In the preferred embodiment the support frame is formed of a steel box beam construction and end plugs or caps 20 are provided to close the ends of the box beams. Beams of other metal or differing configuration could also be satisfactorily used.
As illustrated in FIGS. 1 and 2, a first upwardly extending beam member 22 is shown mounted immediately rearward of forward transverse base beam 16. As illustrated, member 22 includes a foot pad 24 fixed thereto by welding or the like, which includes a pair of openings 25 positioned above cooperating slots or openings in beam 14, in which conventional fasteners are positioned to hold member 22 to longitudinal beam 14. Upwardly extending member 22 may be connected to the beam 14 by any conventional means including welding.
As illustrated, beam 22 extends to a point upwardly and rearwardly from its mounting point on beam 14 and includes a handgrip member 28 at its upper end. Handgrip member 28 includes a pair of laterally extending loops, portions of which are adapted to be gripped by the user during exercise. Alternatively, any conventional handgrip, including a bicycle type handlebar, may be satisfactorily used. An electronic package 30 including a readout screen is shown positioned in the central portion of handgrip 28 where it can be readily viewed by the user of the equipment. Electronic readouts, in general, are known on exercise equipment and such readout is not considered to be a novel portion of the present invention.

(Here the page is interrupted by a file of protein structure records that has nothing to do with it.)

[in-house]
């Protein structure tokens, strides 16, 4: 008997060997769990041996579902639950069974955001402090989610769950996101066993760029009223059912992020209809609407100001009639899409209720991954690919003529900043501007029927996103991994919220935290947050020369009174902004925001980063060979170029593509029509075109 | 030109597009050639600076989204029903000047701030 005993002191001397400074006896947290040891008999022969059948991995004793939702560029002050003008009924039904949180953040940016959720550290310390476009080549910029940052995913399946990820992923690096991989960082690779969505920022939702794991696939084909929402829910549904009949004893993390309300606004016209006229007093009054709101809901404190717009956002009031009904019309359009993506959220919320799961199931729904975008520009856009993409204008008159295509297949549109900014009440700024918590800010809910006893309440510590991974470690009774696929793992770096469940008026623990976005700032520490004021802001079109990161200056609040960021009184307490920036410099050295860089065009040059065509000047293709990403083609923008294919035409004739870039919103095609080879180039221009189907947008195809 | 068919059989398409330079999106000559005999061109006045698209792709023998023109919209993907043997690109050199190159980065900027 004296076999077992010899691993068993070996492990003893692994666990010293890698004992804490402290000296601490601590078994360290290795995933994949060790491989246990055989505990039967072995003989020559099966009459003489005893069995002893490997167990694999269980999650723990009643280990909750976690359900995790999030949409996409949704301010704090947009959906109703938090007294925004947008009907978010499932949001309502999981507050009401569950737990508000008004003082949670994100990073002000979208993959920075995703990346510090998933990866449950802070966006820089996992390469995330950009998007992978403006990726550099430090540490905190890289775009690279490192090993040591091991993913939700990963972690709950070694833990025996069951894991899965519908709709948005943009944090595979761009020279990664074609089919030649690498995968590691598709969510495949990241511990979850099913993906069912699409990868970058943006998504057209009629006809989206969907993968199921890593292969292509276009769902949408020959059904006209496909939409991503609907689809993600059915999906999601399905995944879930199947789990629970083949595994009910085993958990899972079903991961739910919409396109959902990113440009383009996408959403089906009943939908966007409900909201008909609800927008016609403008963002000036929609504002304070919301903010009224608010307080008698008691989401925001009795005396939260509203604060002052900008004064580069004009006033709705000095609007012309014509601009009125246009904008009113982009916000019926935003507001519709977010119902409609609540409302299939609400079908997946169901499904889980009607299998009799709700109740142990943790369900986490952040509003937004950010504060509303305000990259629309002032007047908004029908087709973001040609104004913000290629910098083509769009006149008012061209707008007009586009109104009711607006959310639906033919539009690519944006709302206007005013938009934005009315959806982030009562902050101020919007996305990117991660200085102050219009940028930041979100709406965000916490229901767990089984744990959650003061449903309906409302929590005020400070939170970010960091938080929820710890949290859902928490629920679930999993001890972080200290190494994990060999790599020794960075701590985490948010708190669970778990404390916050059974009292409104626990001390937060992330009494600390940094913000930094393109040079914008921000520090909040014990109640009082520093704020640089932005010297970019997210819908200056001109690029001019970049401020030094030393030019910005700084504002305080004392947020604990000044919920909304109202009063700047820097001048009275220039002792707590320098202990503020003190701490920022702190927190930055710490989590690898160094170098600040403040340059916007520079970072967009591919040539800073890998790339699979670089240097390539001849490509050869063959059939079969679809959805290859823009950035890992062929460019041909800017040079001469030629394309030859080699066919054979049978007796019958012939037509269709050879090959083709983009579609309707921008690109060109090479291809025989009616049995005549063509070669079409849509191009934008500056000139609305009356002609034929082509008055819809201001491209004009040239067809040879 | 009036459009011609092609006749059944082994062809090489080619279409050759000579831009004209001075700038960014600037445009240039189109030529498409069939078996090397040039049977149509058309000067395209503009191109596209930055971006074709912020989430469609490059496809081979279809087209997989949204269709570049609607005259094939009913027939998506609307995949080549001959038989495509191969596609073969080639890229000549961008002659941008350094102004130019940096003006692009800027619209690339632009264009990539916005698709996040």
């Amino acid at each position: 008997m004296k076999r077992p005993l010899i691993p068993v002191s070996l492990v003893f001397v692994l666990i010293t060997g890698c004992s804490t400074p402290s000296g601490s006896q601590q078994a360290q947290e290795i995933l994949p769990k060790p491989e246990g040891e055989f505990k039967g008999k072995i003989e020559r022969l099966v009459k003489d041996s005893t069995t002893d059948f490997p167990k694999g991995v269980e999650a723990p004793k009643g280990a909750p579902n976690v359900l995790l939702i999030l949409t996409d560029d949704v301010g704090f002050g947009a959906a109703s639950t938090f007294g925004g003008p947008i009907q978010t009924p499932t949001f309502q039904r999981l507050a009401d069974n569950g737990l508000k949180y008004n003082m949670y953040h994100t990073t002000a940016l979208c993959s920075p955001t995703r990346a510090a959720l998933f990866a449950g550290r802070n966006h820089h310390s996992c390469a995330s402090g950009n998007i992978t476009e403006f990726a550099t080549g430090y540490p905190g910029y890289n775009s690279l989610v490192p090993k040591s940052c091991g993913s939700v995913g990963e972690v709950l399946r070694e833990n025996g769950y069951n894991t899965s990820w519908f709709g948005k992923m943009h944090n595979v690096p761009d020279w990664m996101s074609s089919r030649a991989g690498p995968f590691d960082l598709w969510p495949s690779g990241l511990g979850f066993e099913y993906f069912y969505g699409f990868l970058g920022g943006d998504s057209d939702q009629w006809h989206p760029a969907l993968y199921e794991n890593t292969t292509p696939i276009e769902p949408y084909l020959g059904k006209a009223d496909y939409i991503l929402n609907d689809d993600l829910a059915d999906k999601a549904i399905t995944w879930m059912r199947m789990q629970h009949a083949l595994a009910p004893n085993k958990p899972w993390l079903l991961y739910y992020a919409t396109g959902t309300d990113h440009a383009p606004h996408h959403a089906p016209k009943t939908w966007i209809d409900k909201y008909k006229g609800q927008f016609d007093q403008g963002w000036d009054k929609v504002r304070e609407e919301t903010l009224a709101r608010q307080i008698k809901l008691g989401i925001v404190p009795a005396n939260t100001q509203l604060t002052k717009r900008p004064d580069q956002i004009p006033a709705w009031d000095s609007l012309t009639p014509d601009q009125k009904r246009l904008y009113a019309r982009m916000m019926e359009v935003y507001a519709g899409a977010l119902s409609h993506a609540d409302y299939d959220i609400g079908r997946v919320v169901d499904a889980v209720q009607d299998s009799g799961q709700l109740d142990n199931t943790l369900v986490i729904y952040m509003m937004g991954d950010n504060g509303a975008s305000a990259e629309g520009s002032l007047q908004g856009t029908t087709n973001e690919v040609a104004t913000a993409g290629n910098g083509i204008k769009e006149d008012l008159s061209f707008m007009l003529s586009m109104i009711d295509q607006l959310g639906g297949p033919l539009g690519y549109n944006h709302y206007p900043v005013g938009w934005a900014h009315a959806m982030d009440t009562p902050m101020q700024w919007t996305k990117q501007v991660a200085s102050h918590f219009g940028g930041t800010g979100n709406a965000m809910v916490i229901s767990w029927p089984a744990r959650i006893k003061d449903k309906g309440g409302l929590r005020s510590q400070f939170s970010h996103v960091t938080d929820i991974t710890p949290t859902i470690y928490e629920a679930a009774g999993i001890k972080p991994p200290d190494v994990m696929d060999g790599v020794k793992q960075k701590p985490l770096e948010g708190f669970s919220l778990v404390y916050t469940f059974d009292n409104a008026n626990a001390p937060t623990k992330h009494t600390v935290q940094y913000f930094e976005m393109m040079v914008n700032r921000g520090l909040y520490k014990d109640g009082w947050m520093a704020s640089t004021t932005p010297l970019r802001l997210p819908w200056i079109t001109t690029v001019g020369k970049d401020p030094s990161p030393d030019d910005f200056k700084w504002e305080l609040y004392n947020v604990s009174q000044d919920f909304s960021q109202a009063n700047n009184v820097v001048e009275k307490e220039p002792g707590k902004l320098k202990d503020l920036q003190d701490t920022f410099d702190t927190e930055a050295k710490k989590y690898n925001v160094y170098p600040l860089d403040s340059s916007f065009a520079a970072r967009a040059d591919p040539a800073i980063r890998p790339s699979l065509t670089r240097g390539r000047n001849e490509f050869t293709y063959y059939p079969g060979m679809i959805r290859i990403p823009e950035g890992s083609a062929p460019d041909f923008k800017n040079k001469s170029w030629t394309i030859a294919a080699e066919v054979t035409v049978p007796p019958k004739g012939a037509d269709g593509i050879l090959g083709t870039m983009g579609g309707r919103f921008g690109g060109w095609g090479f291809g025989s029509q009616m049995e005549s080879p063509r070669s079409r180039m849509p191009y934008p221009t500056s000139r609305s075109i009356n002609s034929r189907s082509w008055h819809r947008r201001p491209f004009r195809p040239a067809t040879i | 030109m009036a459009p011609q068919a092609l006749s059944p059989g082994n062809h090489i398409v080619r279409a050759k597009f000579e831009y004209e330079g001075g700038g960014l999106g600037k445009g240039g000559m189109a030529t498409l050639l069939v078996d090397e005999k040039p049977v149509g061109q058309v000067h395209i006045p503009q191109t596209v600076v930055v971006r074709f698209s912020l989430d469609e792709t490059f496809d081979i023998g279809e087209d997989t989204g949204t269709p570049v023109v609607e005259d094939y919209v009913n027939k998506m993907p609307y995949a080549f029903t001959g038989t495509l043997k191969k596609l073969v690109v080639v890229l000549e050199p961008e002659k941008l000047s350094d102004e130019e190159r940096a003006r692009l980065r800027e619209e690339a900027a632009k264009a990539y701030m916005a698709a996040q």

Also extending upwardly from longitudinal beam member 14 from a point rearward of the mounting point of the first upwardly extending member 22 is a second structural member 32. Member 32 extends from baseplate 34 to intersect beam member 22 at a point 36 between its upper and lower ends. From a structural point of view, member 32 acts as a buttress to support upwardly extending member 22. As will be discussed hereafter, member 32 also functions in other ways in this equipment, thus reducing the number of elements needed to allow the equipment to operate. It has been found that the disclosed arrangement of a stable base, a first member extending to a point upwardly and rearwardly of its base connection and a buttress member extending to a point upwardly and forwardly from its mounting point on the base beam 14 to interconnect with the main beam between its ends, forms a unique support frame for the presently described equipment which provides not only strength and durability, but also functions in an efficient manner to support the movable elements of the exercise equipment to be described hereafter.
It will be understood that while upwardly extending members 22 and 32 are illustrated in the drawings as straight, beam 22 may be curved rearwardly along its length either immediately from baseplate 24 or from a point along its length after extending a distance vertically upward. Similarly, member 32 may extend vertically upwardly from the base for a distance and then curve forwardly at any desired angle to interconnect with member 22 between its ends. The specific shape of the beams is not critical so long as they accomplish the functions described herein.
The interconnection between members 32 and 22 is preferably made by bolting through a cushioning gasket, but it will be understood that the pieces may be welded together or otherwise fastened together in any conventionally known manner.